The gender pay gap is still very much prevalent in Great Britain today, as it has recently emerged that four out of five companies and organisations still pay their male employees 15.5% more than their female ones. The median wage gap difference stands at 9.4%, reflective of results published in 2017-18, when employers were first required to publish information surrounding male vs female pay. The wage gap is measured by taking the median hourly pay for men and subtracting the median hourly pay for women, then by dividing the result by the median hourly pay for men and multiplying the result by 100 you get the differences in pay for men and women. When looking at the pay gap as an issue affecting women across the entire world, it has been estimated that it will take 257 years to close it.
Last month's spring budget promised parents with children aged 3-4 eligibility for thirty hours of free childcare, in a bid to encourage more women to enter the workplace and not be forced to choose between having a job and childcare responsibilities. Despite its best efforts to encourage equality, the release of the current state of the wage gap is a disheartening and disappointing reminder that there is a lot more work to be done when it comes to creating an inviting and motivating environment for women to work in. With the release of recent statistics highlighting how across all sectors, eight out of ten UK employers paid men more on average than they do women, how can women expect to keep up with their male counterparts in the world of work when their work effort is being valued less?
In 2017, the Government introduced the Gender Pay Gap service Website, an initiative which by law requires companies, charities and public sectors of 250 employers to publish their gender pay gap figures annually. Asking for pay transparency and bringing up to the surface companies that were financially disadvantageous to women workers was believed to trigger a change of mood in the financial landscape, where organisations would want to make more of an effort to do better. Fairness and equality in the workplace, alongside transparency when it comes to paying in this day and age are basic requirements that are expected to be adhered to daily, and so with the recent publishing of results mirroring those published in 2017-18, it becomes clear why such initiatives are being put in place in the first place.
The gender pay gap has been a major political and social talking point for many years, first coming to light in 1888 when Clementina Black, the honorary secretary of the Women's Trade Union Association formed an organisation that would put pressure on employers who were paying very low wages to women. Black would later go on to move a motion on equal pay for equal work. With the passing of the Equal Pay Act in 1975, which centred around banning any less favourable treatment between men and women in terms of pay, more women were put on track to increase their lifetime earnings and avoid poverty. Not only does a wage gap dictate female financial dependence on men but the economic inequality it promotes leaves women vulnerable to violence and discrimination, limiting their ability to leave abusive relationships when their male partner is the higher economic provider.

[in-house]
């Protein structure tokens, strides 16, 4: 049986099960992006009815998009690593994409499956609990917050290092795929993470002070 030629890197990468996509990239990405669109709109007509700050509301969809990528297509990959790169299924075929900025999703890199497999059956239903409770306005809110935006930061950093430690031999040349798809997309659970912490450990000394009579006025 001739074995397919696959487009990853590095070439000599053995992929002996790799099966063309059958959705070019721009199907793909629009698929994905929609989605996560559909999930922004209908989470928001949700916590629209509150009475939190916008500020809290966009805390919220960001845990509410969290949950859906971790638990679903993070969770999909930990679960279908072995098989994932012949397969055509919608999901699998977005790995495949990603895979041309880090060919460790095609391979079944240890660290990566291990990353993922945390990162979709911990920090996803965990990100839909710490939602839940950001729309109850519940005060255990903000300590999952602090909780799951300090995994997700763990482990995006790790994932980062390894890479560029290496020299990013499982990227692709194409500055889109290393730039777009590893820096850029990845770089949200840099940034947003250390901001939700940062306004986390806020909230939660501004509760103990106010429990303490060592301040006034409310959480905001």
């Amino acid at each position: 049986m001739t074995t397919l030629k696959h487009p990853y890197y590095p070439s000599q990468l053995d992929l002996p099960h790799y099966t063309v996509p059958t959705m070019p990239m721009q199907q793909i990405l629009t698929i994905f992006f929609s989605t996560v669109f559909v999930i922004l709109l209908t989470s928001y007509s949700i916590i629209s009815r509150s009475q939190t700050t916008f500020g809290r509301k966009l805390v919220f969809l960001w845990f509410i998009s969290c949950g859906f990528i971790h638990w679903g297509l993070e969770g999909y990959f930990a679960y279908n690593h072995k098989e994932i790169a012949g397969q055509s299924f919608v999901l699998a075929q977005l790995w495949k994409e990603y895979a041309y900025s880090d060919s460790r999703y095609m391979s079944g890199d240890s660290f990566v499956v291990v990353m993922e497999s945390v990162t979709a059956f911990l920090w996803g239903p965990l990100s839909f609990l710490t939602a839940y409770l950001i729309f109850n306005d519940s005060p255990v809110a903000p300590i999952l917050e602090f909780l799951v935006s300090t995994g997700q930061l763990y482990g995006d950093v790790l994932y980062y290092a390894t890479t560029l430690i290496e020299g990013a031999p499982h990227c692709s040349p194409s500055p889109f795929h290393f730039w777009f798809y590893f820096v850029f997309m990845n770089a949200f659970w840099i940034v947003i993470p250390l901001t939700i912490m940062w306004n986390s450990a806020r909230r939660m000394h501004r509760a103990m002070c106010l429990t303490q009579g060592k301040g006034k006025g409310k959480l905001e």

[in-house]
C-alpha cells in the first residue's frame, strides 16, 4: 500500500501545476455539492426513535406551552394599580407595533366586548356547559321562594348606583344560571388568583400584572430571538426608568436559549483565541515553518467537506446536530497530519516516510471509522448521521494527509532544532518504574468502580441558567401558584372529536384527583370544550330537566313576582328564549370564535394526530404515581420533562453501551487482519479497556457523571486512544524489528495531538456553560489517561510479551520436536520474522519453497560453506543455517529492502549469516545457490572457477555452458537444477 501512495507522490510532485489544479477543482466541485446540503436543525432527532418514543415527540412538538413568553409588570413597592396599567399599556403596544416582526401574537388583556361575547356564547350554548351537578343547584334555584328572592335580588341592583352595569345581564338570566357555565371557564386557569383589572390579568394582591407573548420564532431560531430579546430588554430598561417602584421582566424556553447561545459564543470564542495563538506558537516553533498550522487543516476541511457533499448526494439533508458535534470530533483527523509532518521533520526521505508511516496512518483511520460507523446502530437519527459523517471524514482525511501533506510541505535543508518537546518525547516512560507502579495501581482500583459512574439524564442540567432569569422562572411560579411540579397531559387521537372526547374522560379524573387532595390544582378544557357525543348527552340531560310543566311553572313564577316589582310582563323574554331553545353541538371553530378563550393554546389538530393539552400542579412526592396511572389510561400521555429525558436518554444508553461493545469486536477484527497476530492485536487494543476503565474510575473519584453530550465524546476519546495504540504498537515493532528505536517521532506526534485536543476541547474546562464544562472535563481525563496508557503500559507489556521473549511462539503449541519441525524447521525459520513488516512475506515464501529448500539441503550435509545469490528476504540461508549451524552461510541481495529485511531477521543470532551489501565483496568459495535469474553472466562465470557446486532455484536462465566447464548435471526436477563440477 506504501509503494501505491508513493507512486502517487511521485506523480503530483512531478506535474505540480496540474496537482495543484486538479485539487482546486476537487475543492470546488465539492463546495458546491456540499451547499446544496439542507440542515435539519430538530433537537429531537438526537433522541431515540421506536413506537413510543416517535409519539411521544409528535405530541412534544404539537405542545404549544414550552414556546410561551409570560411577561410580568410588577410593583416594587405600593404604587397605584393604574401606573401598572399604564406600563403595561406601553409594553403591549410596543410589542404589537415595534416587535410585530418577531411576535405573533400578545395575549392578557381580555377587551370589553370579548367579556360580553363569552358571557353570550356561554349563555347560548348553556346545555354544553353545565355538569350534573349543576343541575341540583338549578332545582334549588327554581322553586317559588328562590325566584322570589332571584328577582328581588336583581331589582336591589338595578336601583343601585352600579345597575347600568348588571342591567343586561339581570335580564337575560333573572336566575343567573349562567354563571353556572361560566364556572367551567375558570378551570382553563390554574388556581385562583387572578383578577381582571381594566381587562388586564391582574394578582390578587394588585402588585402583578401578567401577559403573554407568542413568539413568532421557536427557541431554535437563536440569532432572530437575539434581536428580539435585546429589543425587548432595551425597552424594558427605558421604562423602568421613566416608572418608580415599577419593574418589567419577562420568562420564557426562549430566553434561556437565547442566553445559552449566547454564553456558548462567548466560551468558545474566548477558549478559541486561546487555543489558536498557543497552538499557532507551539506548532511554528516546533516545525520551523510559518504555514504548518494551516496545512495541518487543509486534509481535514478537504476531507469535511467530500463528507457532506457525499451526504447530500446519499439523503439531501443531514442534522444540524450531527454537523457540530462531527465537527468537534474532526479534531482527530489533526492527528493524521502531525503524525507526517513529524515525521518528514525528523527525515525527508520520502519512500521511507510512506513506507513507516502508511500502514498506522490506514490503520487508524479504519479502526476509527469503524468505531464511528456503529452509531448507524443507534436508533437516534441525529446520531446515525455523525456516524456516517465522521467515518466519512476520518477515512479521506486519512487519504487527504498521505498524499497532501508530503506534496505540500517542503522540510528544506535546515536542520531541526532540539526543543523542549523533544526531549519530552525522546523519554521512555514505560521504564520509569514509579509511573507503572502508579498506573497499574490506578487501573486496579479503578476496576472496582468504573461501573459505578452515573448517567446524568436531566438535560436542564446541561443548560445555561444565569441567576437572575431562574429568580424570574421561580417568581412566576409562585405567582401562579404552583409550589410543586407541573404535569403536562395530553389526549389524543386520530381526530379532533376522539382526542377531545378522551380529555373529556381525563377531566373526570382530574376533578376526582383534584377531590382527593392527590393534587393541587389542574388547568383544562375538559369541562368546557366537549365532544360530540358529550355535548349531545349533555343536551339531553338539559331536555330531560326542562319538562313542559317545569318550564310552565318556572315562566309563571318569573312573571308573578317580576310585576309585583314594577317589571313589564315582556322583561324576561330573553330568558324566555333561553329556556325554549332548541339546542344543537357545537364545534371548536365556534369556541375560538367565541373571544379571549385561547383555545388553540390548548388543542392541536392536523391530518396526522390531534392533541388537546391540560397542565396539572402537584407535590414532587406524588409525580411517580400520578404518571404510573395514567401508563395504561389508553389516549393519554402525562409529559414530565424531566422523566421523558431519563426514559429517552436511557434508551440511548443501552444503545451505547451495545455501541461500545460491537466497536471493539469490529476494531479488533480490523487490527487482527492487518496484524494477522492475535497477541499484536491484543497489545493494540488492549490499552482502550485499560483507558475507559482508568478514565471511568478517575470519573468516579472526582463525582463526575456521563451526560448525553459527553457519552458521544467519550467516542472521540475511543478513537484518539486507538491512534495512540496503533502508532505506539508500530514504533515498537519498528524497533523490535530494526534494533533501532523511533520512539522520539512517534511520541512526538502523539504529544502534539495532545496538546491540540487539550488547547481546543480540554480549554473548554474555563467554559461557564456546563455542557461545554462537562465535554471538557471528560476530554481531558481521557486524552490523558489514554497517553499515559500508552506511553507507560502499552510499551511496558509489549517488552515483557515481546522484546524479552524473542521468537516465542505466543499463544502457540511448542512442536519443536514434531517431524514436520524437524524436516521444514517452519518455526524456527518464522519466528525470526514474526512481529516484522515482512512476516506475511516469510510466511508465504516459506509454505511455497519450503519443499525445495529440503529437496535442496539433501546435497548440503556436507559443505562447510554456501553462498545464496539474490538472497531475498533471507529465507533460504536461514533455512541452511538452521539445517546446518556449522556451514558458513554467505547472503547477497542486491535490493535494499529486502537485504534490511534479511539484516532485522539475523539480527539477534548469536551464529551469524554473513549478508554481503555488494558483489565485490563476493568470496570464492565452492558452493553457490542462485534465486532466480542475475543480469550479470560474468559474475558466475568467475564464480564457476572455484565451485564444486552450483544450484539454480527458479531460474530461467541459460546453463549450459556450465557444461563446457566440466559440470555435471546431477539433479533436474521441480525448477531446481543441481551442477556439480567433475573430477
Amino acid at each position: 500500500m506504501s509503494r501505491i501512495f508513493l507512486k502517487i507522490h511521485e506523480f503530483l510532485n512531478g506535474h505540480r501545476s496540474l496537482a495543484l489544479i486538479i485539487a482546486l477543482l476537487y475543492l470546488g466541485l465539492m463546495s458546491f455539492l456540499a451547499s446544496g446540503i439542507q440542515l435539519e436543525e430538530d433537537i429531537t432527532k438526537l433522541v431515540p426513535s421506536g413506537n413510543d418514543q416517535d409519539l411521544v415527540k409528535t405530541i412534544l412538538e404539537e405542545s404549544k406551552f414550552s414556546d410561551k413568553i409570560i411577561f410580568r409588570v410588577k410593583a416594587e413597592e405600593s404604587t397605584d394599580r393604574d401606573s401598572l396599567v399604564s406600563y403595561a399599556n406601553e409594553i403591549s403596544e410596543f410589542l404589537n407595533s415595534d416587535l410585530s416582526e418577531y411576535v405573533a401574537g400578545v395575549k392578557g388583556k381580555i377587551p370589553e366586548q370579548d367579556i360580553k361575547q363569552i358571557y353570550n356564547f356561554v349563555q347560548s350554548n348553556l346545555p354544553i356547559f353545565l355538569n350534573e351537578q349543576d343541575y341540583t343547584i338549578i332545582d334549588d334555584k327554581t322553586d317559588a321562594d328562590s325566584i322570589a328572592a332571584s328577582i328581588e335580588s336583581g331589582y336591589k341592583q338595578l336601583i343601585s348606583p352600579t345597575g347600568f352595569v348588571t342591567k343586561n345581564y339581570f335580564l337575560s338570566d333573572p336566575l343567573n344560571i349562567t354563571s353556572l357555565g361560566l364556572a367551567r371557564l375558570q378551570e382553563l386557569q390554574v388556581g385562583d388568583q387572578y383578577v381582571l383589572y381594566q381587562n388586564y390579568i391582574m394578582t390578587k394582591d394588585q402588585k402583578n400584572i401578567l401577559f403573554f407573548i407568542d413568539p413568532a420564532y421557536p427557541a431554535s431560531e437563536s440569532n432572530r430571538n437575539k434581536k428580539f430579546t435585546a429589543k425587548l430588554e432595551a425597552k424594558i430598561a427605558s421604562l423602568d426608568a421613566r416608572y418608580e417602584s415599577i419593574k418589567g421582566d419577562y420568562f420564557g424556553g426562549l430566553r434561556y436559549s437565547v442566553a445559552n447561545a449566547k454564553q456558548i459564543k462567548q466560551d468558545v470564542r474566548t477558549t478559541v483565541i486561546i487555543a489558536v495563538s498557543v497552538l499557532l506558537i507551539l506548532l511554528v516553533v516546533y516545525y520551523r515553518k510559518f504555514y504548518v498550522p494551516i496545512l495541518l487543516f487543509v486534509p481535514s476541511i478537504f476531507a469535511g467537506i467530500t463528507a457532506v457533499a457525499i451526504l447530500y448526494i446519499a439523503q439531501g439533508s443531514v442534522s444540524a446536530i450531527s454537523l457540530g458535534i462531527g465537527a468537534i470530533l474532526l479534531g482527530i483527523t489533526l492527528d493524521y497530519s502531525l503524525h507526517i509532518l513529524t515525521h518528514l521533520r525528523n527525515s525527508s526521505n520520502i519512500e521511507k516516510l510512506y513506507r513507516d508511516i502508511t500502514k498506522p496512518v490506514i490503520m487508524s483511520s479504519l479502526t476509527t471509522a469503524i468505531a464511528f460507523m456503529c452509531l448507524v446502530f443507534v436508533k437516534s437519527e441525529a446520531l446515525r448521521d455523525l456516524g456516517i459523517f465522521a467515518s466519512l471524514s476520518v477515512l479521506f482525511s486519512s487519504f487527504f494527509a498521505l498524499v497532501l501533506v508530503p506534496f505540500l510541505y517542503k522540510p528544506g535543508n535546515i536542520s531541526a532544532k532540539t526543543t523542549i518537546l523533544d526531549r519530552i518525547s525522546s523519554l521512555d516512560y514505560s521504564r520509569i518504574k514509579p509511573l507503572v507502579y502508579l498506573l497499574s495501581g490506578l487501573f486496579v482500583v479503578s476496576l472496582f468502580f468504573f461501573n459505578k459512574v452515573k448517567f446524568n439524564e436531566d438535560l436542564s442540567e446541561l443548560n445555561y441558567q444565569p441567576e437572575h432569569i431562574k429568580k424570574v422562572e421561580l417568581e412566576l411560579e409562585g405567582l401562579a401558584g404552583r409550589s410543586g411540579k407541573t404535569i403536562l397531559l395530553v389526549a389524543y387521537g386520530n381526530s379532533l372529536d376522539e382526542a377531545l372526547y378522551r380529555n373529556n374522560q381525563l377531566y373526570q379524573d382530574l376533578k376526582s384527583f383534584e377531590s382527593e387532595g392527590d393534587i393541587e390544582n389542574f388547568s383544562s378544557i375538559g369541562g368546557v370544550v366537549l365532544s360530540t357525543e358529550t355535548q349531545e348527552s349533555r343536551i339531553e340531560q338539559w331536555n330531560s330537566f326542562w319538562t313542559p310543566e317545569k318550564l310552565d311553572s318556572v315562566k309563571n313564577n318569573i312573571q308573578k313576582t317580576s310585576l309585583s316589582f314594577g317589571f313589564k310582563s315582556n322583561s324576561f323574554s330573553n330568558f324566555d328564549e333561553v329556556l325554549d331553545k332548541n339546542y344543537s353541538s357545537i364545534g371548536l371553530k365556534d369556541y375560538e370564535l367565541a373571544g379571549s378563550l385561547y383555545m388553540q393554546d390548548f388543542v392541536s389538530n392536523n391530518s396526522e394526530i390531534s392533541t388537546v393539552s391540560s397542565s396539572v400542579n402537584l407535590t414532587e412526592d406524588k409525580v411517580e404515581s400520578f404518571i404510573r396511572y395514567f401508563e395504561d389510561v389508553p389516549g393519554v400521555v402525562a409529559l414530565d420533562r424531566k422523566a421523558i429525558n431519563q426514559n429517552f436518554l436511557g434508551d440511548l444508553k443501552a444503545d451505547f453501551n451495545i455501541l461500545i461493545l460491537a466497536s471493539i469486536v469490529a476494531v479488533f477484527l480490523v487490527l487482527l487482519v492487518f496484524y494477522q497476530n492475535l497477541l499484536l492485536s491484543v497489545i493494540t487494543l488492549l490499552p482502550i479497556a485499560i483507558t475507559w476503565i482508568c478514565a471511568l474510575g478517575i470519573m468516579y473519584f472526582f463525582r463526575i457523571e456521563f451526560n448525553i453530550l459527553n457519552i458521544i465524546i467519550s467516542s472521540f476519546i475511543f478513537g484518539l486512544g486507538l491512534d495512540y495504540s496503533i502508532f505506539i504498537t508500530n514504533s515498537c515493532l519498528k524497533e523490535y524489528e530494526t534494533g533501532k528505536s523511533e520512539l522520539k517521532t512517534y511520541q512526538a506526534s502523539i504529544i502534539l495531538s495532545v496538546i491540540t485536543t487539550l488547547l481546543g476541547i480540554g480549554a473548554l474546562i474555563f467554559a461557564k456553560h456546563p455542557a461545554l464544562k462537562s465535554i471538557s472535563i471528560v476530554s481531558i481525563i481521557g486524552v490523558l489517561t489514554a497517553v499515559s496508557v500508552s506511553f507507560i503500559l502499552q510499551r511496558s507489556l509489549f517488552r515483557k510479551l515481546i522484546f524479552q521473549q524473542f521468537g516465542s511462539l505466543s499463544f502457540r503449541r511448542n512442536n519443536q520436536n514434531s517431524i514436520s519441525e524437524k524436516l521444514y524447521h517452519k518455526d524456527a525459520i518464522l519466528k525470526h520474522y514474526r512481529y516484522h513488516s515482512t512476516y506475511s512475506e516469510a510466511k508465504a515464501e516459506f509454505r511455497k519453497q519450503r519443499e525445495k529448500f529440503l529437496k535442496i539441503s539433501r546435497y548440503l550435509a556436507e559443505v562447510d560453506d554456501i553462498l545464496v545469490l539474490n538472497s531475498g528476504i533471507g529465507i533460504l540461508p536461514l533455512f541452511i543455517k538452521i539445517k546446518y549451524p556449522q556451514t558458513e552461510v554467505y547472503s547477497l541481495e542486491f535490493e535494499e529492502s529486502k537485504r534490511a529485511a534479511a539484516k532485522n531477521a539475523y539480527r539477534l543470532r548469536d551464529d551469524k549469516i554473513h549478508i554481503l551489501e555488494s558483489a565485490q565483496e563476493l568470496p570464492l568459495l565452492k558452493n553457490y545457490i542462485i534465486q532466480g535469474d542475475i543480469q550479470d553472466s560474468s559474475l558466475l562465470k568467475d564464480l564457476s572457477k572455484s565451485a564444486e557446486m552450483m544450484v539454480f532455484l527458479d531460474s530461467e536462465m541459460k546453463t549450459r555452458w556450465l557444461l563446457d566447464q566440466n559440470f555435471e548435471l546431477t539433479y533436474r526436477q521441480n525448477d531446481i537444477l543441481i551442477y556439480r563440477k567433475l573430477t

When weighing in on the gender pay gap debate over the years, some have claimed that due to more women working part-time and fewer choosing mostly higher-paid jobs, there will be a clear difference in how men are paid compared to women. On the surface, the gender pay gap does not account for the qualifications, experience and continuity of employment that play a role in determining how much money men will make compared to women. To get a clearer financial picture of how a company is rewarding its male employees compared to women, considering the actual roles each plays in the company helps build a clearer picture.
As women's pay creeps up on men at the same pace as five years ago, many campaigns based around gender equality are calling for employers to set up action plans strategically demonstrating how they will improve gender fairness and equality in the workplace. Calling for the introduction of penalties that will be levelled at companies that fail to pay their female workers in financial relation to men in the industry, attempting to level out the gender playing field in the long run. Those specialising in the analysis of the gender pay gap argue that the gap shouldn't just be a responsibility that is catered to by big companies. If schools encourage girls to take up STEM-specialised subjects at a younger age then more women will go into higher-paying jobs in the future, and if childcare options are reassessed in terms of flexibility and affordability, then more women will be able to enter the workplace in the long run. Edited By Aminat Akintobi
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